â€śIf you live here by choice,â€ťÂ Willem LangeÂ writes of the northern New England he’s called home for half a century, â€śyou pay your dues, take what you can get, and endure what you have to. It’s well worth it.â€ť TheseÂ eighteen reminiscences, character sketches, and sometimes heart-rending accountsÂ of life among the ubiquitous pines and unyielding granite show a deep reverence and an abiding respect for this unique corner of the world.
We meet, for example, Baddy, the crusty timber camp cook whose love of hunting ends the day he witnesses the needless death of a fawn. We experience rites of passage: an old man determined to spend one last night alone in the deep woods; a young man discovering for the first time the indelible beauty of a northern September morning; and Lange’s own realization that, “for the first time, I’ll be the oldest man in camp, and my son will be carrying most of my pack.”
This intimate collection of stories is a quiet quest for meaning
in a rugged physical and psychic terrain
What Others Are Sayingâ€¦
â€śWhen a world-class writer concentrates on the people and ambiance of just one small â€“ if beloved â€“ region like New England, the result is, as my grandchildren might say, ‘totally awesome.’ I simply loved reading Tales from the Edge of the Woods â€“ every single one of them.â€ť
â€” Judson D. Hale, Sr., Editor-in-ChiefÂ Yankee MagazineÂ andÂ The Old Farmer’s Almanac
“Mr. Willem Lange is the perfect New England memoirist: experienced, curious, shrewd, self-deprecating, amused, and affectionate. He writes of upcountry villages, wood lots, deer camps, log jobs, schoolrooms, and cellar holes, but his real subject is mortality. On the whole, he’s for it.”
â€”Castle Freeman, Jr., author ofÂ Judgment Hill
Willem Lange has created one of the nicest collections of stories of life in New England. Mr. Lange is able to capture the sights, sounds and smells of Vermont and New England. He presents a very honest picture of everyday experiences and is able to sprinkle it with humor.
â€”Â Mile Square FarmÂ Plymouth, Vermont
About Willem Lange
â€śOne Of The Most Beloved Storytellers In Northern New England.â€ť
From 1968 to 1972 Will directed the Dartmouth Outward Bound Center. From 1972 until his â€śretirementâ€ť in 2007, he was a building and remodeling contractor in Hanover. He’s an adopted member of the Dartmouth Class of 1957.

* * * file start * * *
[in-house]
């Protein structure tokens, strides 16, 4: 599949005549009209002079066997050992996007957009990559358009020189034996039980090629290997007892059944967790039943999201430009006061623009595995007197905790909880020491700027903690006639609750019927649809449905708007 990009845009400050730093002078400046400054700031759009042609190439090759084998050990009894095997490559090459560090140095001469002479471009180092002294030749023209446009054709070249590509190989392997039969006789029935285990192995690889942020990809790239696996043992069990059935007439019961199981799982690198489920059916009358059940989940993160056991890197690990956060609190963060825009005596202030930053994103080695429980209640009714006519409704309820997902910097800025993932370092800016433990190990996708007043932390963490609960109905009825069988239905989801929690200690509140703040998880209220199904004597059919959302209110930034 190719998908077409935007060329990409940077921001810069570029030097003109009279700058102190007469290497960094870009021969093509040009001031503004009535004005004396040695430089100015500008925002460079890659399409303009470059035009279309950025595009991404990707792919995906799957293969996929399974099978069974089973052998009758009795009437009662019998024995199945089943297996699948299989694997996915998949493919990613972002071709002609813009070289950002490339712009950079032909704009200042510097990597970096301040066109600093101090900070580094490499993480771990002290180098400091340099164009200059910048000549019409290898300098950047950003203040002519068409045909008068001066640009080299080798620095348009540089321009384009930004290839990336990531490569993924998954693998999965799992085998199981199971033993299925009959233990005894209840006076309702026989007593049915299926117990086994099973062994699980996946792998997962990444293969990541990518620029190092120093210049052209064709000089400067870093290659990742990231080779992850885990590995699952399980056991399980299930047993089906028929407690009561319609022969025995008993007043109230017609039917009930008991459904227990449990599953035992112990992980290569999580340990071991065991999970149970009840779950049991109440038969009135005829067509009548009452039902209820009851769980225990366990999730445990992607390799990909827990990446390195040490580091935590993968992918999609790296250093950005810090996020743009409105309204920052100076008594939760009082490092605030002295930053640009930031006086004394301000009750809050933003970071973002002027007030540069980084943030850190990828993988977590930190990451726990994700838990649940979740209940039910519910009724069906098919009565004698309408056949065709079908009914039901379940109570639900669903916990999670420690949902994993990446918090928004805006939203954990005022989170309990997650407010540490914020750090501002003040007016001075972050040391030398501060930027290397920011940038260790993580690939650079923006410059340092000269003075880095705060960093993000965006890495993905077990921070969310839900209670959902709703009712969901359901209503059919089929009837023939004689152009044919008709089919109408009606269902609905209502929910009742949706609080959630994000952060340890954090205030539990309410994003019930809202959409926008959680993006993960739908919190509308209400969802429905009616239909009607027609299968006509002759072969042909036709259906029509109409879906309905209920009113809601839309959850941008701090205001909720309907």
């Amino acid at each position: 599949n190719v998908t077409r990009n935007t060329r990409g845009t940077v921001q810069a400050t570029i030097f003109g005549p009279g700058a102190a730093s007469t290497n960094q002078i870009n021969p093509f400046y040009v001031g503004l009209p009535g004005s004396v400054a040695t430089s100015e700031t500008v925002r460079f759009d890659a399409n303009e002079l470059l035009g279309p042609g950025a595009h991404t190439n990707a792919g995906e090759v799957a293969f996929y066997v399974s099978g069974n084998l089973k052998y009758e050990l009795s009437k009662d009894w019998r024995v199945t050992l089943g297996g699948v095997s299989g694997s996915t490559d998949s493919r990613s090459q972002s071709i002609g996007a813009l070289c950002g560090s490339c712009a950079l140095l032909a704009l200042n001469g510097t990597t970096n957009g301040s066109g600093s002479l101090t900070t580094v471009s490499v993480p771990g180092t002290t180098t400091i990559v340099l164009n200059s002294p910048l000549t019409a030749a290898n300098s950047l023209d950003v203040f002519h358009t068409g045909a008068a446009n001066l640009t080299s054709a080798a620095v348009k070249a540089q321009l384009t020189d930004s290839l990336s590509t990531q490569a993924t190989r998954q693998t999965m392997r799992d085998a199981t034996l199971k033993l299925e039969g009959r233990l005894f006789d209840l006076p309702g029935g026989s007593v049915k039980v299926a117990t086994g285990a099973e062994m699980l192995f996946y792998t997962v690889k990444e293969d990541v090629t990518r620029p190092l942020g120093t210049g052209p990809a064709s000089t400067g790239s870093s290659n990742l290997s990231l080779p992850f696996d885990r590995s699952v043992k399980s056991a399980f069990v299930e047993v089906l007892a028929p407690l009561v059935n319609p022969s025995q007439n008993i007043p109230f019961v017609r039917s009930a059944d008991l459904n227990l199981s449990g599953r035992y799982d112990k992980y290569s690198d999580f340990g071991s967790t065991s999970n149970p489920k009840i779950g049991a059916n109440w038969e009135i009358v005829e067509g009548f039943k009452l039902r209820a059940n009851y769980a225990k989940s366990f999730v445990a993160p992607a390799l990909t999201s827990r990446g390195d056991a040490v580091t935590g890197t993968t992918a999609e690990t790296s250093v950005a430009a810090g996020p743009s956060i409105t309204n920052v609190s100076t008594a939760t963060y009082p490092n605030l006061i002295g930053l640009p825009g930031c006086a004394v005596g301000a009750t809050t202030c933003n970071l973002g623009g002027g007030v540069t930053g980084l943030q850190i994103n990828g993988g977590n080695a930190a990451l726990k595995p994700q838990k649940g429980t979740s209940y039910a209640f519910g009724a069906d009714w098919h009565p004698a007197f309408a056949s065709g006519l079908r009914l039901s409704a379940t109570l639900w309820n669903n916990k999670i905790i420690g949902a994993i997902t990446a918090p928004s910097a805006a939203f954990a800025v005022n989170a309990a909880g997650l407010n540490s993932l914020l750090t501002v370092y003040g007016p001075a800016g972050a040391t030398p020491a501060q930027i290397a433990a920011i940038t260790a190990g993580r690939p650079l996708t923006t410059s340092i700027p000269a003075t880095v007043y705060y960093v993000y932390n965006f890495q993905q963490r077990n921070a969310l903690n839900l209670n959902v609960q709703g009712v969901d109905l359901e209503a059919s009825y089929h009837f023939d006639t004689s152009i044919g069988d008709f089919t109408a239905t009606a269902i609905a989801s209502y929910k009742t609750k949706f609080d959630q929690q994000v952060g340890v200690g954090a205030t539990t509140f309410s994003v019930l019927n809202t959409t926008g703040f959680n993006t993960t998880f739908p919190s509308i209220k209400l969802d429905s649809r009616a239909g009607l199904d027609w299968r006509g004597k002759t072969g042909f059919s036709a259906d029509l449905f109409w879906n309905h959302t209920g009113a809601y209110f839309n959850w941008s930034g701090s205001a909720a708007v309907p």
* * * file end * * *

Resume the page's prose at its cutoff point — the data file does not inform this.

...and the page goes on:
In 1981 he began writing a weekly column, â€śA Yankee Notebook,â€ť which appears in several New England newspapers. He’s a commentator or host forÂ Vermont Public RadioÂ and both Vermont andÂ New Hampshire Public Television. His annual readings of Charles Dickensâ€™ A Christmas Carol began in 1975 and continue unabated. Heâ€™s published severalÂ audio recordingsÂ andÂ nine booksÂ and received four Emmy nominations, and won one (!) for his work as the long-running host of New Hampshire Public Televisionâ€™s award-winning show â€śWindows to the Wildâ€ť.
In 1973 Will founded theÂ Geriatric Adventure Society, a group of outdoor enthusiasts whose members have skied the 200-mile Alaska Marathon, climbed in Alaska, the Andes, and Himalayas, bushwhacked on skis through northern New England, and paddled rivers north of the Arctic Circle.
He and his wife, Ida, who is the proprietor of a kitchen design business, have beenÂ married since 1959. After forty years in New Hampshire, they moved to East Montpelier, Vermont in 2007. They have three children and four grandchildren.
5 x 8; trade paperback original; 120 pages; $14.95 | Pub Date: March 21, 2016
ISBN: 978-0-9962676-8-7 (pbk)
The author is available for readings throughout New England. Distributed by Midpoint Trade Books, Ingramâ€™s, Baker & Taylor. Available wherever books are sold.